Grand Prix: Killer Years – Opinions?
- This topic has 25 replies, 18 voices, and was last updated 6 years, 2 months ago by Anonymous.
- 24th August 2011, 20:02 at 8:02 pm #129963literalf1Participant
The documentary was repeated on BBC2 last night, I was wondering who watched it and what opinion do people form of it?
I found it served a reminder to younger fans of F1 about the dangers that were involved in the sport they love but it times, it did cross the line in terms of ‘impact’ and was filled with inaccuracies which got me rather annoyed. I got the feeling they were sensationalising and over dramatising a serious matter.24th August 2011, 20:20 at 8:20 pm #176895HounslowBusGarageParticipant
It’s still available on the iPlayer of course, and I’d urge any F1 fan to watch it. Like you, LiteralF1, the innacuracies and opening ‘pitch’ made me quite cross, but it’s worth a watch for the historic footage if nothing else.
There’s a really good sequence in particular of an in-car lap of what looks like Oulton Park in the early to mid-sixties where the proximity of unprotected trees to the race track makes your toes curl.
An interesting comparison towards the end where Jochen Rindt tries to refuse to drive the Lotus 72, prefering the 49 because he didn’t trust the new car. Whereas Emerson Fitipaldi enthuses over the 72 “I loved it and it loved me!”24th August 2011, 21:22 at 9:22 pm #176896GeorgeParticipant
Just watched it on the iplayer, it certainly doesn’t pull it’s punches with the graphic material, but there’s a lot of other video that I hadn’t seen before. I’m not sure the Williamson crash was the best place to end, it didn’t really resolve anything and the stat about the next season was more of a statistical anomaly. I suppose it did allow them to dig deeper into that period though, and keep the blatant British bias which runs through the program :P.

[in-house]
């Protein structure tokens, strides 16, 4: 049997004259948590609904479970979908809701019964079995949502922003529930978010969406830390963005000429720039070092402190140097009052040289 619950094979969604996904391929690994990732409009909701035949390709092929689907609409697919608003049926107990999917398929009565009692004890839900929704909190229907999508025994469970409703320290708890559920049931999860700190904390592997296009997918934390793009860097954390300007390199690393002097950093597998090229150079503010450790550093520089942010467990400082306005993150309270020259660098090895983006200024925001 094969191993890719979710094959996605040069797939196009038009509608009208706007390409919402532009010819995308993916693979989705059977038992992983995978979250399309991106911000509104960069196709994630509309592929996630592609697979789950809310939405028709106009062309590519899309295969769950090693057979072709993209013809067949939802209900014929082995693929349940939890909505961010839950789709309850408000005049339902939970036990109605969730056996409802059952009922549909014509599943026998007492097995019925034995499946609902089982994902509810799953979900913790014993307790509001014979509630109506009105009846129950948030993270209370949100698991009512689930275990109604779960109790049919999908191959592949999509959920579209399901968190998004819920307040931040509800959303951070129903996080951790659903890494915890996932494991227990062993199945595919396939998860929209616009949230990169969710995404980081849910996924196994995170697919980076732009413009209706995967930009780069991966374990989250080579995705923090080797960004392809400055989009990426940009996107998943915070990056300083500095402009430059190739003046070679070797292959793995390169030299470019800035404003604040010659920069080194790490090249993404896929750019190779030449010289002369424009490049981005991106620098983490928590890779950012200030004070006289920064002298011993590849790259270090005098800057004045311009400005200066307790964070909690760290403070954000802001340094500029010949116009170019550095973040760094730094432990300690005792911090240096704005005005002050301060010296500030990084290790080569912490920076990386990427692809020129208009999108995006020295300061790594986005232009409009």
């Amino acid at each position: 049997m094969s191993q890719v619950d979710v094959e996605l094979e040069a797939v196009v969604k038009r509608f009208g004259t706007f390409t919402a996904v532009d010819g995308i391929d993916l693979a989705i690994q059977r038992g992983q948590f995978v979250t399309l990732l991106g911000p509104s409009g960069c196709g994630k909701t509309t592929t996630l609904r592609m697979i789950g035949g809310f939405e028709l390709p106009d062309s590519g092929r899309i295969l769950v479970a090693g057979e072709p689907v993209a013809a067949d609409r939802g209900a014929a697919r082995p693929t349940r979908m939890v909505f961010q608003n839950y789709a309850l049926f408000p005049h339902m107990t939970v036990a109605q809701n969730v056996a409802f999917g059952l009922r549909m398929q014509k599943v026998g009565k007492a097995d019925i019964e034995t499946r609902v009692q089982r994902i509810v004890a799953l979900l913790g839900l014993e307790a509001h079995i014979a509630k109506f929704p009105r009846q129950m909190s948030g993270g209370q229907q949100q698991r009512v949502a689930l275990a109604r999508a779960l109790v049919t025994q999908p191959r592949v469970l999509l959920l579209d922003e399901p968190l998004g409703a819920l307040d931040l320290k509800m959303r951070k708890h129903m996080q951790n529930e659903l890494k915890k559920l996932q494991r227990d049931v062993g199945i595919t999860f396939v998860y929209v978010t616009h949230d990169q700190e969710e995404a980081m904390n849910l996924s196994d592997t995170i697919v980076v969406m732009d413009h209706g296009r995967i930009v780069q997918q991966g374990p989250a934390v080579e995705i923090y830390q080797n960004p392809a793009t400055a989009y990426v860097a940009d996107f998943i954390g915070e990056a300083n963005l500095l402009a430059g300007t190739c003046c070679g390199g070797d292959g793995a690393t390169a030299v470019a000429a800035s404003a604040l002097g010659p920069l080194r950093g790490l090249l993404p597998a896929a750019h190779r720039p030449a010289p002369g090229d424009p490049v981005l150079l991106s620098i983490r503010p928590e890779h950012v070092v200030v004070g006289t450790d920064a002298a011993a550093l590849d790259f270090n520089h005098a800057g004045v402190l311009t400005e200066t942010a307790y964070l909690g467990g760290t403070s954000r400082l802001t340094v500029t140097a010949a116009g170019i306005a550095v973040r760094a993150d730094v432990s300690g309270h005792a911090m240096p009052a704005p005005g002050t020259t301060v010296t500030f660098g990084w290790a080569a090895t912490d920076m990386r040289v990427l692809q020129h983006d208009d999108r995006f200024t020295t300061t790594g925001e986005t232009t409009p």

I think we all should watch something like this once in a while, just to remind ourselves how lucky we are that safety has improved so much. Senna was the last great driver to die in an F1 race, long may it remain that way.24th August 2011, 21:26 at 9:26 pm #176897jonnyw360f1Participant
“Senna was the last great driver to die in an F1 race, long may it remain that way.”
Senna was THE last driver to die in an F1 race, but it does not matter whether he was a great driver or not. Any life lost is a waste, regardless of rank.24th August 2011, 21:37 at 9:37 pm #176898IcthyesParticipant
We already have a thread on this, even if it’s bumped down to the second page now…but we might as well keep the most recent one going!
I’m surprised that a lot of “professional opinion” has actually criticised the film, calling it exploitative because of its graphic footage. I’m sorry but how can you accurately get across how horrible those days were without footage and images?
Then there are complaints that some of the footage is not F1, true the documentary does portray itself to be about F1 but “Grand Prix” doesn’t mean “F1” exclusively and it is the title after all.
Only major thing I thought it was lacking were proper pieces about Cevert’s and Rindt’s deaths (unless I was dozing, I was quite tired!). There are apparently a few factual error in the programme which can’t be excused, but that’s my only quibbles.24th August 2011, 22:14 at 10:14 pm #176899safeeuropeanhomeParticipant